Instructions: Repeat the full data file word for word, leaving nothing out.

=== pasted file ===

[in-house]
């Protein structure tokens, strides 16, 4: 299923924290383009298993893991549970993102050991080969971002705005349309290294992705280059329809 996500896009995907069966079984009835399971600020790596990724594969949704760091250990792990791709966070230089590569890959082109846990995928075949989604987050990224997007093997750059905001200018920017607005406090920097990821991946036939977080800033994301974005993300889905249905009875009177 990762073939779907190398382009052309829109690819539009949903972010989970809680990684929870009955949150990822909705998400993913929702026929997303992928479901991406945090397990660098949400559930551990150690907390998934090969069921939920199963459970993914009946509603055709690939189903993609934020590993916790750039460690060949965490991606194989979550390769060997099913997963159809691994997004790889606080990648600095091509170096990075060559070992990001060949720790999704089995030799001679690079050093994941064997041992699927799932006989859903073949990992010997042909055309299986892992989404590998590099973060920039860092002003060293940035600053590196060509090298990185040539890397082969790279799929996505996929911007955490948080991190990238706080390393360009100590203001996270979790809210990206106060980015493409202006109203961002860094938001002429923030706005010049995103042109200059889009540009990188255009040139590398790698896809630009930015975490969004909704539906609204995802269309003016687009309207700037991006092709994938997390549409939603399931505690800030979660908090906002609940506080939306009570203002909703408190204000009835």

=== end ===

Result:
[in-house]
């Protein structure tokens, strides 16, 4: 299923924290383009298993893991549970993102050991080969971002705005349309290294992705280059329809 996500896009995907069966079984009835399971600020790596990724594969949704760091250990792990791709966070230089590569890959082109846990995928075949989604987050990224997007093997750059905001200018920017607005406090920097990821991946036939977080800033994301974005993300889905249905009875009177 990762073939779907190398382009052309829109690819539009949903972010989970809680990684929870009955949150990822909705998400993913929702026929997303992928479901991406945090397990660098949400559930551990150690907390998934090969069921939920199963459970993914009946509603055709690939189903993609934020590993916790750039460690060949965490991606194989979550390769060997099913997963159809691994997004790889606080990648600095091509170096990075060559070992990001060949720790999704089995030799001679690079050093994941064997041992699927799932006989859903073949990992010997042909055309299986892992989404590998590099973060920039860092002003060293940035600053590196060509090298990185040539890397082969790279799929996505996929911007955490948080991190990238706080390393360009100590203001996270979790809210990206106060980015493409202006109203961002860094938001002429923030706005010049995103042109200059889009540009990188255009040139590398790698896809630009930015975490969004909704539906609204995802269309003016687009309207700037991006092709994938997390549409939603399931505690800030979660908090906002609940506080939306009570203002909703408190204000009835």